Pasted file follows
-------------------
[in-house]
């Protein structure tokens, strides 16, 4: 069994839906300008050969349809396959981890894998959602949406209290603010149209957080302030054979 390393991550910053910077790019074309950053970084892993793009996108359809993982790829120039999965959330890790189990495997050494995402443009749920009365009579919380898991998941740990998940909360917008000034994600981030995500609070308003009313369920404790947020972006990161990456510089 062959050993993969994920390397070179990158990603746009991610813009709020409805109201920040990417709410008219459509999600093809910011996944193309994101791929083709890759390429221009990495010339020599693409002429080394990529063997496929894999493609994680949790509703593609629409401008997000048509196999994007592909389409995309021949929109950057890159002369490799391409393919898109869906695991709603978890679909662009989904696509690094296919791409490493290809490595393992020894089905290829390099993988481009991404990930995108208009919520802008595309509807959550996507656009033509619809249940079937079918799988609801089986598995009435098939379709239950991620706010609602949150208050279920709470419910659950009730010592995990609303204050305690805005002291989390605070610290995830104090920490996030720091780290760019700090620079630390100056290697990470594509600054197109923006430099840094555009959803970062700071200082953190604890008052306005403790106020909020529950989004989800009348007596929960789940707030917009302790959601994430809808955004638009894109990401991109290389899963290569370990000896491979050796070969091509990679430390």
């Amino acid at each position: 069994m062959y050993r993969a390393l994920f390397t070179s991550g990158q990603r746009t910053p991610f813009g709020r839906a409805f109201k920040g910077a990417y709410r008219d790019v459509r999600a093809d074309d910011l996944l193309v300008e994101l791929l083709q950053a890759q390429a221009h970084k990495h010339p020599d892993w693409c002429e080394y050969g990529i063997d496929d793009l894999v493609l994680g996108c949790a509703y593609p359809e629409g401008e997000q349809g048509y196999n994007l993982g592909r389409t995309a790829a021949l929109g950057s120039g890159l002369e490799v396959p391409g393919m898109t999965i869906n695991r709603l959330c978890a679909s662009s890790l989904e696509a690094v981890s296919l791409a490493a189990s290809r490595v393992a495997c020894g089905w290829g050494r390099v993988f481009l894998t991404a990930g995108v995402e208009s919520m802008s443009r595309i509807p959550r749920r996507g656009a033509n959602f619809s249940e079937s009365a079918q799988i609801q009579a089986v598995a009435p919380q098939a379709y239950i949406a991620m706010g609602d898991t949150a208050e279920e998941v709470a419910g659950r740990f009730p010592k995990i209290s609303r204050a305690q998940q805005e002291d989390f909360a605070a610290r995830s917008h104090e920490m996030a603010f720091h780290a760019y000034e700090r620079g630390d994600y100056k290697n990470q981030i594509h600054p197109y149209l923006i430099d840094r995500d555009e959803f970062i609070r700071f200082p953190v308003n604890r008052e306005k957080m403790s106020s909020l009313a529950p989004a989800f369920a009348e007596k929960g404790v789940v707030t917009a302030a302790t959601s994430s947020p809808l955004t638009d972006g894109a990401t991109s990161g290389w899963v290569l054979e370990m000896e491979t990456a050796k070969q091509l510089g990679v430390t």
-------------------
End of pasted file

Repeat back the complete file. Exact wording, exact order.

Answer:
[in-house]
């Protein structure tokens, strides 16, 4: 069994839906300008050969349809396959981890894998959602949406209290603010149209957080302030054979 390393991550910053910077790019074309950053970084892993793009996108359809993982790829120039999965959330890790189990495997050494995402443009749920009365009579919380898991998941740990998940909360917008000034994600981030995500609070308003009313369920404790947020972006990161990456510089 062959050993993969994920390397070179990158990603746009991610813009709020409805109201920040990417709410008219459509999600093809910011996944193309994101791929083709890759390429221009990495010339020599693409002429080394990529063997496929894999493609994680949790509703593609629409401008997000048509196999994007592909389409995309021949929109950057890159002369490799391409393919898109869906695991709603978890679909662009989904696509690094296919791409490493290809490595393992020894089905290829390099993988481009991404990930995108208009919520802008595309509807959550996507656009033509619809249940079937079918799988609801089986598995009435098939379709239950991620706010609602949150208050279920709470419910659950009730010592995990609303204050305690805005002291989390605070610290995830104090920490996030720091780290760019700090620079630390100056290697990470594509600054197109923006430099840094555009959803970062700071200082953190604890008052306005403790106020909020529950989004989800009348007596929960789940707030917009302790959601994430809808955004638009894109990401991109290389899963290569370990000896491979050796070969091509990679430390």
């Amino acid at each position: 069994m062959y050993r993969a390393l994920f390397t070179s991550g990158q990603r746009t910053p991610f813009g709020r839906a409805f109201k920040g910077a990417y709410r008219d790019v459509r999600a093809d074309d910011l996944l193309v300008e994101l791929l083709q950053a890759q390429a221009h970084k990495h010339p020599d892993w693409c002429e080394y050969g990529i063997d496929d793009l894999v493609l994680g996108c949790a509703y593609p359809e629409g401008e997000q349809g048509y196999n994007l993982g592909r389409t995309a790829a021949l929109g950057s120039g890159l002369e490799v396959p391409g393919m898109t999965i869906n695991r709603l959330c978890a679909s662009s890790l989904e696509a690094v981890s296919l791409a490493a189990s290809r490595v393992a495997c020894g089905w290829g050494r390099v993988f481009l894998t991404a990930g995108v995402e208009s919520m802008s443009r595309i509807p959550r749920r996507g656009a033509n959602f619809s249940e079937s009365a079918q799988i609801q009579a089986v598995a009435p919380q098939a379709y239950i949406a991620m706010g609602d898991t949150a208050e279920e998941v709470a419910g659950r740990f009730p010592k995990i209290s609303r204050a305690q998940q805005e002291d989390f909360a605070a610290r995830s917008h104090e920490m996030a603010f720091h780290a760019y000034e700090r620079g630390d994600y100056k290697n990470q981030i594509h600054p197109y149209l923006i430099d840094r995500d555009e959803f970062i609070r700071f200082p953190v308003n604890r008052e306005k957080m403790s106020s909020l009313a529950p989004a989800f369920a009348e007596k929960g404790v789940v707030t917009a302030a302790t959601s994430s947020p809808l955004t638009d972006g894109a990401t991109s990161g290389w899963v290569l054979e370990m000896e491979t990456a050796k070969q091509l510089g990679v430390t």